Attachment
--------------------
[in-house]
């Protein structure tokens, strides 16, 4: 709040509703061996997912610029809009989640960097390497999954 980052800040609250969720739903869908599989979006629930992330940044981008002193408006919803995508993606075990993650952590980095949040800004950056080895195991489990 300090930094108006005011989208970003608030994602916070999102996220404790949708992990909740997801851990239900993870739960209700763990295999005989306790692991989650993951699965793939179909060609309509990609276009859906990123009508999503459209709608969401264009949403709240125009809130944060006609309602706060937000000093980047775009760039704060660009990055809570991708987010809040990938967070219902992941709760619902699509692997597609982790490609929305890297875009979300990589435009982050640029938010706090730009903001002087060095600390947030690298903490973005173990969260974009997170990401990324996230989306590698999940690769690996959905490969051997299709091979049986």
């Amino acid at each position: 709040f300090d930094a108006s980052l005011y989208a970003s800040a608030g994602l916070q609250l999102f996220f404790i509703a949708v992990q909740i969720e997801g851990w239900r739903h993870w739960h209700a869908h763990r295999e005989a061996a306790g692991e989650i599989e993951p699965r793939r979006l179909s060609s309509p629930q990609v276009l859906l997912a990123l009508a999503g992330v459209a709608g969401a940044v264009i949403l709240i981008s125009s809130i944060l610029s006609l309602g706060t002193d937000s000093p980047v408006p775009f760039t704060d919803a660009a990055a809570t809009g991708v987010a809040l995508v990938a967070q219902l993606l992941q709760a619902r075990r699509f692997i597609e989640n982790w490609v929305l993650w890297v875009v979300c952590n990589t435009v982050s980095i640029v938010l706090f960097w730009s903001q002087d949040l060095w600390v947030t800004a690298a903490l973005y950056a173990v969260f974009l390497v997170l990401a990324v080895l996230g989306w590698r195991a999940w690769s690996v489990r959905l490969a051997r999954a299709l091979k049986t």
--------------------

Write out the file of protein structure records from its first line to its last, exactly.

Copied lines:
[in-house]
């Protein structure tokens, strides 16, 4: 709040509703061996997912610029809009989640960097390497999954 980052800040609250969720739903869908599989979006629930992330940044981008002193408006919803995508993606075990993650952590980095949040800004950056080895195991489990 300090930094108006005011989208970003608030994602916070999102996220404790949708992990909740997801851990239900993870739960209700763990295999005989306790692991989650993951699965793939179909060609309509990609276009859906990123009508999503459209709608969401264009949403709240125009809130944060006609309602706060937000000093980047775009760039704060660009990055809570991708987010809040990938967070219902992941709760619902699509692997597609982790490609929305890297875009979300990589435009982050640029938010706090730009903001002087060095600390947030690298903490973005173990969260974009997170990401990324996230989306590698999940690769690996959905490969051997299709091979049986």
């Amino acid at each position: 709040f300090d930094a108006s980052l005011y989208a970003s800040a608030g994602l916070q609250l999102f996220f404790i509703a949708v992990q909740i969720e997801g851990w239900r739903h993870w739960h209700a869908h763990r295999e005989a061996a306790g692991e989650i599989e993951p699965r793939r979006l179909s060609s309509p629930q990609v276009l859906l997912a990123l009508a999503g992330v459209a709608g969401a940044v264009i949403l709240i981008s125009s809130i944060l610029s006609l309602g706060t002193d937000s000093p980047v408006p775009f760039t704060d919803a660009a990055a809570t809009g991708v987010a809040l995508v990938a967070q219902l993606l992941q709760a619902r075990r699509f692997i597609e989640n982790w490609v929305l993650w890297v875009v979300c952590n990589t435009v982050s980095i640029v938010l706090f960097w730009s903001q002087d949040l060095w600390v947030t800004a690298a903490l973005y950056a173990v969260f974009l390497v997170l990401a990324v080895l996230g989306w590698r195991a999940w690769s690996v489990r959905l490969a051997r999954a299709l091979k049986t």